Thurs 3/23 Update 5:25 pm I’m learning a lot about myself this week from tracking my meals. Since The Boss is away my meals and eating habits are totally my own. I don’t have to think about, shop for, plan or cook with someone else’s preferences in mind. I like not having regularly scheduled meals. […]
Sarah Whiteside ’24 An iPod. Then an iPhone. Then an iPad. Then a laptop. It never ends. We eagerly await the newest technology release as if we are not satisfied with a fully capable and working phone. We strive for more. We equate technology with power, and power with success. We rarely stop to ponder […] […]
Weds 3/22 The Anti-Bunko meeting last night was a rousing success. Seven showed up and five of us ordered zero sides. Two ordered tots with their burgers. I guess it takes some people a longer time to learn why their jeans no longer fit. I’m not sure if it was last night’s burger or busyness […]
Retrain yourself to recognize feelings of hunger and respect them. Eat when you feel them and stop when they stop. Don’t eat when you’re not hungry. This approach starts with eating breakfast, planning snacks, or eating only part of your lunch and saving the rest for a snack later on in the afternoon. Eat regular […]
Are healthy habits worth cultivating? One recent study and a previous similar study suggest healthy habits may help people tack on years of life and sidestep serious illnesses, such as diabetes and cancer. Researchers from the Harvard T.H. Chan School of Public Health found that five low-risk lifestyle habits are critical for a longer life expectancy. The more of […] […]
6 thoughts on “Wait Till 70 for Social Security? Nope”
I took it at age 62. I didn’t know if I would live to age 70.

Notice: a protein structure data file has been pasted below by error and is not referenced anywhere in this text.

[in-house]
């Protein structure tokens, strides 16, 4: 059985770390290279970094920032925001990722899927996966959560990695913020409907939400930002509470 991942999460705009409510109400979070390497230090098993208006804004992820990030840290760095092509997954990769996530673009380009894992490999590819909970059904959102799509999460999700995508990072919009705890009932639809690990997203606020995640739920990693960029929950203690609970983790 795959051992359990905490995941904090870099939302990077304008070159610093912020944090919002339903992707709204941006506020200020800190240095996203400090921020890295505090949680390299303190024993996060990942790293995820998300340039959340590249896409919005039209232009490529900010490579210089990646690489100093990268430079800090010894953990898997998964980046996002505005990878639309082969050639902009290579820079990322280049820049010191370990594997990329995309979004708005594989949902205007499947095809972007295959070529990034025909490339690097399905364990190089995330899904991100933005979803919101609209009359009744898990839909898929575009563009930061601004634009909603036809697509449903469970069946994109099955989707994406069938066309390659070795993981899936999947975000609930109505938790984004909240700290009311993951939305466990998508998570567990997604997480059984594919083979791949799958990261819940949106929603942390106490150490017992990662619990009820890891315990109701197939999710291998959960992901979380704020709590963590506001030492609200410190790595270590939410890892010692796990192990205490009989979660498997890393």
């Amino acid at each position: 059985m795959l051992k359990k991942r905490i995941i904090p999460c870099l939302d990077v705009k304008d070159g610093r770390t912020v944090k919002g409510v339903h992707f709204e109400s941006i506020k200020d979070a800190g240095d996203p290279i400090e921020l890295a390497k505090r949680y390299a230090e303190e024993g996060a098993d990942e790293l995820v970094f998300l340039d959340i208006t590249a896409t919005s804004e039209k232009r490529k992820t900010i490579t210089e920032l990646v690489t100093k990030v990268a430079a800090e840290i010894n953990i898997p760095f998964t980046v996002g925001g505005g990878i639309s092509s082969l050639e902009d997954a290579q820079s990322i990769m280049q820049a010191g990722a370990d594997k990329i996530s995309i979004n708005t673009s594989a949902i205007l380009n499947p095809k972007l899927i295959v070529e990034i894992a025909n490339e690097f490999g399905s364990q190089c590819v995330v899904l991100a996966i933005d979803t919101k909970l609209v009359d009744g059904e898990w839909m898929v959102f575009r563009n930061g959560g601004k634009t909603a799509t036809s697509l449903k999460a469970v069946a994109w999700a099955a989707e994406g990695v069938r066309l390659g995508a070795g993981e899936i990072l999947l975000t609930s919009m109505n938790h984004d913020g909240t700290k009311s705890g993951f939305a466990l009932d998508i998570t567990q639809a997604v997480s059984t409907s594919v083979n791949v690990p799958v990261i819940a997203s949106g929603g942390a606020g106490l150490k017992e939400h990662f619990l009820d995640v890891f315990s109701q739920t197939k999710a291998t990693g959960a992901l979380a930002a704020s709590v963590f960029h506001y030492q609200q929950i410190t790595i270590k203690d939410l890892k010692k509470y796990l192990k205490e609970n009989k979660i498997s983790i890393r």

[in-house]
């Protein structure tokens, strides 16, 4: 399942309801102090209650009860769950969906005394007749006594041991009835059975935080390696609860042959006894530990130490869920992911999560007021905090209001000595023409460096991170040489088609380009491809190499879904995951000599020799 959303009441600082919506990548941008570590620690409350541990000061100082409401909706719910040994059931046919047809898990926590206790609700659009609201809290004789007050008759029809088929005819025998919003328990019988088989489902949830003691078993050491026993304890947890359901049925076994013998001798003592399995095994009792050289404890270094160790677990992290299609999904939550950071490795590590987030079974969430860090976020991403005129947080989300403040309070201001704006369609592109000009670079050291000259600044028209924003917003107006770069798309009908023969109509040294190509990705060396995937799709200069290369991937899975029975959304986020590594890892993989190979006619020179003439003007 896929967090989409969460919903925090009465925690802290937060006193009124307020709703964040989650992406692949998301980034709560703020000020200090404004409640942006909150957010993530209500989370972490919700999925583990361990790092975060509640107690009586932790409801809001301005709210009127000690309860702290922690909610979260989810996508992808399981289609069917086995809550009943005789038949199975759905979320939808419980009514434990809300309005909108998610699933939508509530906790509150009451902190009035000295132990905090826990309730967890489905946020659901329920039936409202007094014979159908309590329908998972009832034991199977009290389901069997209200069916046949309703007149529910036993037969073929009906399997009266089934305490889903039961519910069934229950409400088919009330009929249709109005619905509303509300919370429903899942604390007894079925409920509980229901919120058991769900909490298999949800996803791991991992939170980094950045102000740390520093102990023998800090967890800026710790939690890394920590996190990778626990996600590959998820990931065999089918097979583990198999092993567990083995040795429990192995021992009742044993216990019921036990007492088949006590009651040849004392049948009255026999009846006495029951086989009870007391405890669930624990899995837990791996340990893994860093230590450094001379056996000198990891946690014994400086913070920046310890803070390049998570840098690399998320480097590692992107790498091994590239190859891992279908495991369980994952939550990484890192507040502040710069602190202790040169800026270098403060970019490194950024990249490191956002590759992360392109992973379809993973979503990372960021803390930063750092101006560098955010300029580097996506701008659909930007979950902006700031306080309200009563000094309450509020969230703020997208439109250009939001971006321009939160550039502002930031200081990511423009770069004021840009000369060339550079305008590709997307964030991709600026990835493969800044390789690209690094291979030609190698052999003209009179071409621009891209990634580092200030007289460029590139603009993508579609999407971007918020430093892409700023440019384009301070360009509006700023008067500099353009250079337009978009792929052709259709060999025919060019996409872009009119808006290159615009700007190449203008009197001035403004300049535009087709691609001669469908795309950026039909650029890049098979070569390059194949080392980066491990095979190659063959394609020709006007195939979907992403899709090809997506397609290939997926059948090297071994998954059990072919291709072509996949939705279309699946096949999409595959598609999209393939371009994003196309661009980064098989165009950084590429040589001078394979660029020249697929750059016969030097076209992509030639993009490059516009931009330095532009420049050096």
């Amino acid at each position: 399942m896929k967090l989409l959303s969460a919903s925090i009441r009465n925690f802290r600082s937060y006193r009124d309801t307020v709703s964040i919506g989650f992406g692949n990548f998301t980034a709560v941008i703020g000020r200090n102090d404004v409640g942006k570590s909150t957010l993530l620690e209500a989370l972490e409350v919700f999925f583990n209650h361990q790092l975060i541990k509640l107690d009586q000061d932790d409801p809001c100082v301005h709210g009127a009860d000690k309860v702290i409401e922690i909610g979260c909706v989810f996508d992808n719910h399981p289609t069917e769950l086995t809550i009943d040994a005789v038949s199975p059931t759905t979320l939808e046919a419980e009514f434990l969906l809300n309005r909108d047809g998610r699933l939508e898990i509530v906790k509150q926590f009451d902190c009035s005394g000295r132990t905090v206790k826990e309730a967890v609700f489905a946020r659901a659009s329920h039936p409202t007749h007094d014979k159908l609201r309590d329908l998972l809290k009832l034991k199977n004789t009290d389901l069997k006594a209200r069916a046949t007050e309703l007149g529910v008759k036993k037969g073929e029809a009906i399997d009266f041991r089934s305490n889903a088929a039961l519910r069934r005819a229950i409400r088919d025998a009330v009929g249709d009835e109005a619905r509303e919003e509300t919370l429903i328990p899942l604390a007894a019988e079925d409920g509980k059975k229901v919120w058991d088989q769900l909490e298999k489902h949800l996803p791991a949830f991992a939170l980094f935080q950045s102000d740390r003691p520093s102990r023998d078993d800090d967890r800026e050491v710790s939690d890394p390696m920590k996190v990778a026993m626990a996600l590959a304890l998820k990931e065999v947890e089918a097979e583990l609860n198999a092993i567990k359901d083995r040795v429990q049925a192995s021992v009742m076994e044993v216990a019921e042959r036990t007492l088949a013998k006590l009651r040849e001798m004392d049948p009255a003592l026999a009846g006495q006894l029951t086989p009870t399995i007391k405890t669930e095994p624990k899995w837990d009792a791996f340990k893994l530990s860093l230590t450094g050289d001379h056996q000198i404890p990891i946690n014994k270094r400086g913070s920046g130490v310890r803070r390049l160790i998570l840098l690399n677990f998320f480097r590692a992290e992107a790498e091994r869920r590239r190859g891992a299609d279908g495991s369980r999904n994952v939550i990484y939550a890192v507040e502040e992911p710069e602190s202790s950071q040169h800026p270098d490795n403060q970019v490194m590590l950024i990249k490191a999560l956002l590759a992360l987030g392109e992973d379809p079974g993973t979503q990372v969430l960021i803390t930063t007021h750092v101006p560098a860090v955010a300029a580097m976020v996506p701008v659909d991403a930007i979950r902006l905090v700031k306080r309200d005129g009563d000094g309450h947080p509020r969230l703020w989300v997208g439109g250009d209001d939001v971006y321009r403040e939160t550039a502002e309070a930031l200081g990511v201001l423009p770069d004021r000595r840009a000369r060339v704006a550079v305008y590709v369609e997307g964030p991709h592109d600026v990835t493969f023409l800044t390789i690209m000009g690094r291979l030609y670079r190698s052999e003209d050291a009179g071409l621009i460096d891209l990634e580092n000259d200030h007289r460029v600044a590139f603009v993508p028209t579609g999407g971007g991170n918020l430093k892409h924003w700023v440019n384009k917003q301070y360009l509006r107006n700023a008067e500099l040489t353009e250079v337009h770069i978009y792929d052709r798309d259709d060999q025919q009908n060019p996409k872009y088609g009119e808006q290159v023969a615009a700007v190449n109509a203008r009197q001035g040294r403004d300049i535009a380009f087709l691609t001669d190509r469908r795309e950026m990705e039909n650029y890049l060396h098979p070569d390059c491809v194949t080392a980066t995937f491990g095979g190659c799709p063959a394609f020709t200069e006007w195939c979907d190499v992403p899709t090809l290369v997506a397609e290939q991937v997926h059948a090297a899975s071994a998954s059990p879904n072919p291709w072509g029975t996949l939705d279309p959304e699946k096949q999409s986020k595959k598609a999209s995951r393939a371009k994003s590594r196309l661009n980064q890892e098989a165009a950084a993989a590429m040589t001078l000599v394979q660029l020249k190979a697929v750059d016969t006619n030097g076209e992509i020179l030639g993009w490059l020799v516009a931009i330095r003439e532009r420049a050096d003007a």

I’ll be 67 this year and don’t know if I’ll live to 70 but am deferring SS anyway. I’m playing Beat the Actuaries.
I did live to be 70. But I’m still glad I took the Social Security at age 62. I invested 100% of what I’ve been paid, so hopefully the growth over the past eight years will have put a dent in the overall loss for having a lower payments. There’s probably a way to calculate this, but it’s above my pay grade.
In theory when the system was designed it should not matter if you retired early or later as the total benefits paid would be the same based on actuarial science. But then I found this:
“A study by the Center for Retirement Research at Boston College found that the delayed credit is still about right, with the exception of the highest earners, who tend to outlive actuarial averages and reap the highest extra benefit.”
I don’t know what that means. Is it better for high earners to take Social Security early or late?
Based on averages using large number it doesn’t matter. But if you are a high earner and in good health the Boston College study showed that it pays to claim SS benefits later.